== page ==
Perhaps one of the most difficult components is the shipping and unpacking of a work.

“The Rosen work for example had to be shipped from the artist’s studio in Davis, California,” Piche said. “Although it a large work, it is a very intricate piece of glazed earthenware.

“This type of material is not as strong as other ceramics; as a result the unpacking may take several hours if not days to complete,” he added. “Rosin even has publicly said that she recycles pieces of some works that may not have made as parts of other works.”

The piece arrived in Sedalia on Friday in a 6-foot by 4-foot wooden crate.

Nestled inside the box was the piece itself, wrapped in layers of padding insulation and high-density Styrofoam.

“The first step will be to remove the five sides of the box and then a ramp will be made from the front lid,” Piche said. “The piece itself is on casters and so we will roll it down the ramp before we start the process of removing the layers of protective covering.”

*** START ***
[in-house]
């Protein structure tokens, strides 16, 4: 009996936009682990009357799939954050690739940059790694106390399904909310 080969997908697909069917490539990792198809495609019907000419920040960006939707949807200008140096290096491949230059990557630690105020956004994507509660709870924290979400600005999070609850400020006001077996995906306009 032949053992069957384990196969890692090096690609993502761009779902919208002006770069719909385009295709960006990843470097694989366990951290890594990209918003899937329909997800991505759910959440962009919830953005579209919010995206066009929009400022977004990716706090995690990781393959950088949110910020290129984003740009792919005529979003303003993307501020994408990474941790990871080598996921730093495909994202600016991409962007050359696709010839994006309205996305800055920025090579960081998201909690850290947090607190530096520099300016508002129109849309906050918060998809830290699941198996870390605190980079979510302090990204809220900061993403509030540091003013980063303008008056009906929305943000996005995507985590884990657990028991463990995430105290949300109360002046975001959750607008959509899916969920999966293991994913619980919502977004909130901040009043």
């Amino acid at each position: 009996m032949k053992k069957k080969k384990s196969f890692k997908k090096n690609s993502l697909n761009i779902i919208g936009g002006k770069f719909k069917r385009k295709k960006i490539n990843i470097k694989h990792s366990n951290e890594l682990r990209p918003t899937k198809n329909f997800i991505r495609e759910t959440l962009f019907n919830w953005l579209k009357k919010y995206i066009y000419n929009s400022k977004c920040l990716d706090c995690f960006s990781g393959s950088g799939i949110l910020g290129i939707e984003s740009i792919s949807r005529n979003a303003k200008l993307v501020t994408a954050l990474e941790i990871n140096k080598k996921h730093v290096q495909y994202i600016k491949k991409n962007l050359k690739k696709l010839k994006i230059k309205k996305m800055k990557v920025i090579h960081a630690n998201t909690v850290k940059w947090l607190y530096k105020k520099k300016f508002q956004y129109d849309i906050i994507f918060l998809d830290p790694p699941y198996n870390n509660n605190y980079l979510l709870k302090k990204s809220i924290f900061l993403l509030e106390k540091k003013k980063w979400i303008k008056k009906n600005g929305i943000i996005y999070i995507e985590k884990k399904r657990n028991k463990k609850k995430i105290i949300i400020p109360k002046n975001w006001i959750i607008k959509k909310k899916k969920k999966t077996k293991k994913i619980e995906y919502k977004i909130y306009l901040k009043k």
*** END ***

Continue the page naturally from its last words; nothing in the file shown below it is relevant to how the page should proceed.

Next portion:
Piche said some artists would provide detailed instructions on how to remove and unpack the sculpture or work of art.

“Rosen oversaw the packing of this piece herself and was very concerned about its safety,” Piche said. “Unfortunately she didn’t provide any directions for how to unwrap the sculpture.

“Once we get it out of the crate we will peel away the layers like an onion,” Piche said. “It will be a time consuming process but it is something that we are familiar with and are trained to do.”

The actual moving of the piece requires a great deal of planning as well.

“For Rosen’s piece ‘Plunder,’ because her studio is located in a very remote part of California, we contracted a mover to go to her house to actually pick the piece up,” Piche said. “Then Ditzfeld Transfer took possession of the piece and got it here to us.”